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Airline stocks were met with some fairly heavy selling pressure last Friday, as United Continental (UAL) spooked the analyst community with some pretty disappointing passenger revenue per available seat mile (PRASM) guidance for its second quarter (ending June).

Let's dive into the recent trends in this key measure for United Continental:

May 6: United Continental Holdings Reports April 2011 Operational Performance for United and Continental

United and Continental's April 2011 combined consolidated passenger revenue per available seat mile (PRASM) increased an estimated 8.0 to 9.0 percent compared to the pro forma results from April 2010, while combined mainline PRASM in April 2011 increased an estimated 8.0 to 9.0 percent compared to the pro forma results from the same period last year.

June 7: United Continental Holdings Reports May 2011 Operational Performance for United and Continental

United and Continental's May 2011 combined consolidated and mainline passenger revenue per available seat mile (PRASM) each increased an estimated 14.0 to 15.0 percent compared to the pro forma results from May 2010.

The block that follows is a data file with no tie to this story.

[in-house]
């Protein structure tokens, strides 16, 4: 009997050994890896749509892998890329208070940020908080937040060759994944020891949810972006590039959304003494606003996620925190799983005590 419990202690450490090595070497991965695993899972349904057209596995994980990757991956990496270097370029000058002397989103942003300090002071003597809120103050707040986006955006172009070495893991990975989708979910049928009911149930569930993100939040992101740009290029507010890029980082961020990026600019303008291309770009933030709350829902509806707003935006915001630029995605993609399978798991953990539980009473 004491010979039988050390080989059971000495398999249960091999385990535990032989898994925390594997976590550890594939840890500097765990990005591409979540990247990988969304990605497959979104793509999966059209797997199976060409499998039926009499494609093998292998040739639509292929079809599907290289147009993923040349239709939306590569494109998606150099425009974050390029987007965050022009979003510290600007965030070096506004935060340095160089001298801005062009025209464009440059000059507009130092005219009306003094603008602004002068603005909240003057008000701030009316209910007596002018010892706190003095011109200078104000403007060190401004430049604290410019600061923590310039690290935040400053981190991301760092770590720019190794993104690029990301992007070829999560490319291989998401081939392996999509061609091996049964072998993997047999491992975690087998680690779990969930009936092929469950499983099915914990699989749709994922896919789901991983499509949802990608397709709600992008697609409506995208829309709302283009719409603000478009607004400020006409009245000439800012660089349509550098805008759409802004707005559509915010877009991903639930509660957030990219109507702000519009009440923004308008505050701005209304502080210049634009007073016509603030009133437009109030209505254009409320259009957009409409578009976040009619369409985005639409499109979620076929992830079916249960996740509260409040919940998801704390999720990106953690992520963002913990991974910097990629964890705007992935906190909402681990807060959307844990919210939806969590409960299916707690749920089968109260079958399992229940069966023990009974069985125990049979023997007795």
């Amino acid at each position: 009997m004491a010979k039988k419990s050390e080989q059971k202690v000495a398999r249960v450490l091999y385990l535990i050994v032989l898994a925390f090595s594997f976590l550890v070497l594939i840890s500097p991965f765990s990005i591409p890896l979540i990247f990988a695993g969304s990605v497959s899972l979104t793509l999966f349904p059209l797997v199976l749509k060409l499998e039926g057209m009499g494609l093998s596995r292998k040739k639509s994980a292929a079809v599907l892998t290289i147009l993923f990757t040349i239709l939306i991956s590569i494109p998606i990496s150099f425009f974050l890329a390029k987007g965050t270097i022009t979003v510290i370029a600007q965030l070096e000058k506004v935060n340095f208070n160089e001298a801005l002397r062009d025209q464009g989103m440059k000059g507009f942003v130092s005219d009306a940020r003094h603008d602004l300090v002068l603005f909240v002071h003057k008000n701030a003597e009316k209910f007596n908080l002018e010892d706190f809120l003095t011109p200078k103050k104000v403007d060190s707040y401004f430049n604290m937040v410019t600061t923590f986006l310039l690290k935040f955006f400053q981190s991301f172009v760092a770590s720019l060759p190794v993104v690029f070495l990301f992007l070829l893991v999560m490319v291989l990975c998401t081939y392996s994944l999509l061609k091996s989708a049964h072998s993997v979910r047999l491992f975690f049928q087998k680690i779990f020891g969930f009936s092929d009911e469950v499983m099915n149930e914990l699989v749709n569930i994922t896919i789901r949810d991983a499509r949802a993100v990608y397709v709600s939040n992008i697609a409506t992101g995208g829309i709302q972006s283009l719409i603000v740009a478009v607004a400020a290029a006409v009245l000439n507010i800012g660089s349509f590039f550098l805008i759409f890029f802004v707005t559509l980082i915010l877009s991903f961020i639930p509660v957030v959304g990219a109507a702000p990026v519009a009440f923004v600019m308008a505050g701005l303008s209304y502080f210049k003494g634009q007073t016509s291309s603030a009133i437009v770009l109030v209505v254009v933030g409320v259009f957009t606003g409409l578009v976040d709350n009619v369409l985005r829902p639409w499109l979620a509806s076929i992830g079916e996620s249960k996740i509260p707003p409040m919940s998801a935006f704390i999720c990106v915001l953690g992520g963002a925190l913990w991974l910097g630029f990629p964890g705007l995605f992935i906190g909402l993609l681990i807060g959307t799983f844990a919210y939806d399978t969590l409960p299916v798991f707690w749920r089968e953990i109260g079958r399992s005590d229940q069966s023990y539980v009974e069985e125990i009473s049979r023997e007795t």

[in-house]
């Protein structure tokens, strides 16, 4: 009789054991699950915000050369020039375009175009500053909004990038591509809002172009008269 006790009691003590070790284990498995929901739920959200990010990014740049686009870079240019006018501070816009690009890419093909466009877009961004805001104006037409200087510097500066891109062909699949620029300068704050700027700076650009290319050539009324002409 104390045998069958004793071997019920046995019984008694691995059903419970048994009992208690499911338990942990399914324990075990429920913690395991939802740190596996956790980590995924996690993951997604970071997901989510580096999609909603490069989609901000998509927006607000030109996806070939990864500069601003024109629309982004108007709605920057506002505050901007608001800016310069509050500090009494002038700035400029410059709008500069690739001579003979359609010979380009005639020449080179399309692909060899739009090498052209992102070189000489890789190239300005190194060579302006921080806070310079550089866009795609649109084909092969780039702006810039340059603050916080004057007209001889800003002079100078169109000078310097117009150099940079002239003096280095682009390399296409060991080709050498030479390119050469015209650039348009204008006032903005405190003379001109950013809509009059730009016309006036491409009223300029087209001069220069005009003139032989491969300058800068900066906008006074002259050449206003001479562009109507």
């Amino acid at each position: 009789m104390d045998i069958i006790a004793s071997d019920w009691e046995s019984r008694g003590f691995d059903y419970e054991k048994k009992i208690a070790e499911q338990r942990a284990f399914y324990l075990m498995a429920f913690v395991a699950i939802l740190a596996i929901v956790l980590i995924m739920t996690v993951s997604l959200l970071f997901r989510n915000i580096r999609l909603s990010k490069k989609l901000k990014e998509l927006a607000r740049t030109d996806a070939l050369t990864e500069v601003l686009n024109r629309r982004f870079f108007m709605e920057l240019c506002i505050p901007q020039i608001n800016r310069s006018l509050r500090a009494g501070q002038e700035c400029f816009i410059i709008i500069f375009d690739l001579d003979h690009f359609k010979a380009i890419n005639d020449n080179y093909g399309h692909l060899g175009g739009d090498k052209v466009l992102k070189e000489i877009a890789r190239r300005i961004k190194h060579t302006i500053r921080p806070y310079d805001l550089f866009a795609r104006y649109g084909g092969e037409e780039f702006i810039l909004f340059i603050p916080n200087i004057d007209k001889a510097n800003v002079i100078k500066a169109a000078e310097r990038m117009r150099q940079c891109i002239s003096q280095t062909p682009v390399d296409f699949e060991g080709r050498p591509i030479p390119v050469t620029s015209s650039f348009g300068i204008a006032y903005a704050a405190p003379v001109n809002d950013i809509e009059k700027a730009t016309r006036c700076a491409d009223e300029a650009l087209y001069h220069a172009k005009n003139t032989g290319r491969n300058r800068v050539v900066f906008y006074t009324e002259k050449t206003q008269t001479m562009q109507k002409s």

June 23: United Continental Holdings Investor Update

Second quarter consolidated Passenger Revenue per ASM (PRASM) is expected to grow between 8.3% and 9.3% year-over-year .... Second quarter demand continues to develop in line with the Company's expectation of a slow, steady recovery.

What Does This Guidance Imply For June?

On a consolidated basis, the metric for United Continental was solid in both April and May, increasing 8-9% and 14-15%, respectively. But with full second-quarter guidance of 8.3-9.3% (which includes April and May), PRASM for June must have been in the 3-4% range, a sharp correction from May's results. Though one month a trend does not make, we continue to watch the domestic industry landscape -- AMR Corp. (AMR), Delta (DAL), and US Airways (LCC), etc. -- for additional data points that may speak to revenue weakness continuing into the third quarter. In all, however, our thesis on the industry remains unchanged, and we continue to believe that long-term investors should steer clear of airline stocks.

Source: Evaluating Unit Revenue Trends at United Continental